Each February, National African American History Month honors the struggles and triumphs of millions of American citizens over the most devastating obstacles — slavery, prejudice, poverty — as well as their contributions to the nation’s cultural and political life.
Black History Month was the inspiration of Carter G. Woodson, a noted scholar and historian, who instituted Negro History Week in 1926. He chose the second week of February to coincide with the birthdays of President Abraham Lincoln and the abolitionist Frederick Douglass.
The celebration was expanded to a month in 1976, the nation’s bicentennial. President Gerald R. Ford urged Americans to “seize the opportunity to honor the too-often neglected accomplishments of black Americans in every area of endeavor throughout our history.”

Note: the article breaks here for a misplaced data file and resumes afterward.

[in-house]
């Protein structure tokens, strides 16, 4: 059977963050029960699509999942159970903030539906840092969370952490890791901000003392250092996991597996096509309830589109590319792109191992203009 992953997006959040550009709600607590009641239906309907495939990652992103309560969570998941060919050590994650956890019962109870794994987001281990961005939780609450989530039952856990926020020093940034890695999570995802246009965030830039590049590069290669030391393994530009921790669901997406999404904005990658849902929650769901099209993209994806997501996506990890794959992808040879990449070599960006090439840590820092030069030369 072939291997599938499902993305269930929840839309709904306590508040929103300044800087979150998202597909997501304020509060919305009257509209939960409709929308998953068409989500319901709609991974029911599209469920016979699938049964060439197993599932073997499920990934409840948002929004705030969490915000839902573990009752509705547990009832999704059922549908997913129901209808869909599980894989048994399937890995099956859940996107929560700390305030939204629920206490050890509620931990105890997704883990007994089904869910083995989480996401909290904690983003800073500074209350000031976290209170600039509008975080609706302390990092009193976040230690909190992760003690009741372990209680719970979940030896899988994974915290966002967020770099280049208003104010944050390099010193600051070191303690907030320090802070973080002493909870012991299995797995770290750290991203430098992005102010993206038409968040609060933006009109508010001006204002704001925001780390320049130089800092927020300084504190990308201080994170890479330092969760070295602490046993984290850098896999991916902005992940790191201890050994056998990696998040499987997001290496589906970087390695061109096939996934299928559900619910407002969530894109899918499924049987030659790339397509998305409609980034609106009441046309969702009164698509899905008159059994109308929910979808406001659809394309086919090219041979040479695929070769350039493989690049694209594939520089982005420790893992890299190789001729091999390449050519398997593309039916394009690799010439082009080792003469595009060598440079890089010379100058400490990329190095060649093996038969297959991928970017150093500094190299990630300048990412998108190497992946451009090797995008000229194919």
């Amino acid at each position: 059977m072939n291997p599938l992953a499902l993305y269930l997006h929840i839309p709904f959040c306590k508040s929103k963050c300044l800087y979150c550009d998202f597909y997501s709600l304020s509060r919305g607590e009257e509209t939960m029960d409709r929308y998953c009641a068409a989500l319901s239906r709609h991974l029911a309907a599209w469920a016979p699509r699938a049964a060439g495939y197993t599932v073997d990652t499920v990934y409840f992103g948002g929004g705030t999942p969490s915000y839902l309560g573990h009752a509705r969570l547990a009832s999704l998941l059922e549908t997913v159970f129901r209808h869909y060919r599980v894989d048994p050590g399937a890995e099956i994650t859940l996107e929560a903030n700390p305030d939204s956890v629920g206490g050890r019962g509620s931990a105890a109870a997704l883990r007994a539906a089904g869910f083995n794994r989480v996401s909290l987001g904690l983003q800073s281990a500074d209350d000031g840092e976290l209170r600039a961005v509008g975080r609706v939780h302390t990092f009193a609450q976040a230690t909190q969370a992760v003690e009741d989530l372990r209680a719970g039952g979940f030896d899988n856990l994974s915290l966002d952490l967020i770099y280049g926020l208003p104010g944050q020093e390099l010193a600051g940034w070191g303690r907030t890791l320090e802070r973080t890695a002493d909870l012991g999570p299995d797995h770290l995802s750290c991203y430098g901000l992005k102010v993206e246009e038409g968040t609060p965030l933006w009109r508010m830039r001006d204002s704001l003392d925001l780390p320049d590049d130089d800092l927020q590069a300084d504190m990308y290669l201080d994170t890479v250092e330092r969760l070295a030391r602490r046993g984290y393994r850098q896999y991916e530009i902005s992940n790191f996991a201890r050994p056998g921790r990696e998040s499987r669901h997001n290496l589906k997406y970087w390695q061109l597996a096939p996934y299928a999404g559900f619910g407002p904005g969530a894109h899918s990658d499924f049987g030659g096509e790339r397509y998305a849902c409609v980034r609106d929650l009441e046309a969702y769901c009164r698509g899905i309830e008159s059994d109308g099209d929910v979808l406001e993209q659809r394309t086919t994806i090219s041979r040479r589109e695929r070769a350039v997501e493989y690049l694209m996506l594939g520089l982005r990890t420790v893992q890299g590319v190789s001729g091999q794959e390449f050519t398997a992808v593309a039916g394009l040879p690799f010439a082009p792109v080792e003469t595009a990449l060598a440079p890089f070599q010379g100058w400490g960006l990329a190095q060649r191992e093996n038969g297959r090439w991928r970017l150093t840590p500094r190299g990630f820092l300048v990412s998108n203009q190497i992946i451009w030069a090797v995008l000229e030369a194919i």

Woodson, the son of former slaves in Virginia, realized that the struggles and achievements of Americans of African descent were being ignored or misrepresented. He founded the Association for the Study of African American Life and History (ASALH), which supports historical research, publishes a scholarly journal and sets the theme for Black History Month each year.
In 2003, President George W. Bush signed legislation to establish the Smithsonian Institution’s National Museum of African American History and Culture, which will be located on the National Mall near the Washington Monument and was open in Autumn 2016.